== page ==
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Yeah, what Stewart said . . .

Actually, from the pic all three look pretty good. I'd love to see all three in good sunlight, and be able to go over them well.
Is the seller a reputable dealer or a private individual? A dealer should honor a three day inspection period. If his ad is honest, you shouldn't be disappointed.
 

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Discussion Starter · #16 ·
Dale,
Im just getting 1 gun.
About the #'s he says "Some guns have #'s match on bolt and rec."

Big Dog,
Well, something tells me that hes a dealer...:)

:eek:

This is all the dealer said about the gun;
:confused:-Gun have very good Bore 80% or better and good wood
-all have been test fired and checked out
:confused:-About 80% blueing or less on guns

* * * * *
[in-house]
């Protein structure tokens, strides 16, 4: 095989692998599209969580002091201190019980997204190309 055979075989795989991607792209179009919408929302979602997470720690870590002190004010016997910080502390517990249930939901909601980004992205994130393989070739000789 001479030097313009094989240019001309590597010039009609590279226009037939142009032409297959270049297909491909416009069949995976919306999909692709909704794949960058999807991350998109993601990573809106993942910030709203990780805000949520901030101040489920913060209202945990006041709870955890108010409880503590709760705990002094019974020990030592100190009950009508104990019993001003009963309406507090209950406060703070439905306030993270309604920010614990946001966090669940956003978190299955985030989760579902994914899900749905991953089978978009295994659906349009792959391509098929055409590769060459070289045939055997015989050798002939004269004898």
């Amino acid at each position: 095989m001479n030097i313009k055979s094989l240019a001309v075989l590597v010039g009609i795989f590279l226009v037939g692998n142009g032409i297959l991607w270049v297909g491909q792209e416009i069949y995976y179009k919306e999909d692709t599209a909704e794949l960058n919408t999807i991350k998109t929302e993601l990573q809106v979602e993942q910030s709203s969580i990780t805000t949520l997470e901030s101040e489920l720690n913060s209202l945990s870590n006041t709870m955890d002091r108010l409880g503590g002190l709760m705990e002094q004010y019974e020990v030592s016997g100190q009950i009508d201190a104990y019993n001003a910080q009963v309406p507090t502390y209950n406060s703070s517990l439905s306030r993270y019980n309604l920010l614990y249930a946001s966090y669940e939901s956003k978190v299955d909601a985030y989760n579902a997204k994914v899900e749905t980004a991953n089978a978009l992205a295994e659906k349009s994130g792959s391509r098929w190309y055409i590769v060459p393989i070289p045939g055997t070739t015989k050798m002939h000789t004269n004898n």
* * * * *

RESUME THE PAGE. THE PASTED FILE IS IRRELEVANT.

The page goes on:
-no rust or pitting on the guns
-Gun are captured K-98s with most of the markings removed but there some German marking remaining on guns in some places
-Guns were made in the Preduzece factory about 1944 all machined parts
-Some guns have #s match on bolt and rec
:confused:-Guns are not [M48s] note the short handgard on top and the bolt disassembly disc. in the stock

The ones with the :confused: by it means I dont know what hes talking about
 

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Discussion Starter · #17 ·
Originally posted by Big Dog
Check the front sights, if it's offset to one side, it could indicate an accuracy problem.
What would I be looking for? Ive never seen the front sight up close... if its tilted to 1 side? or moved over? :confused:

thnx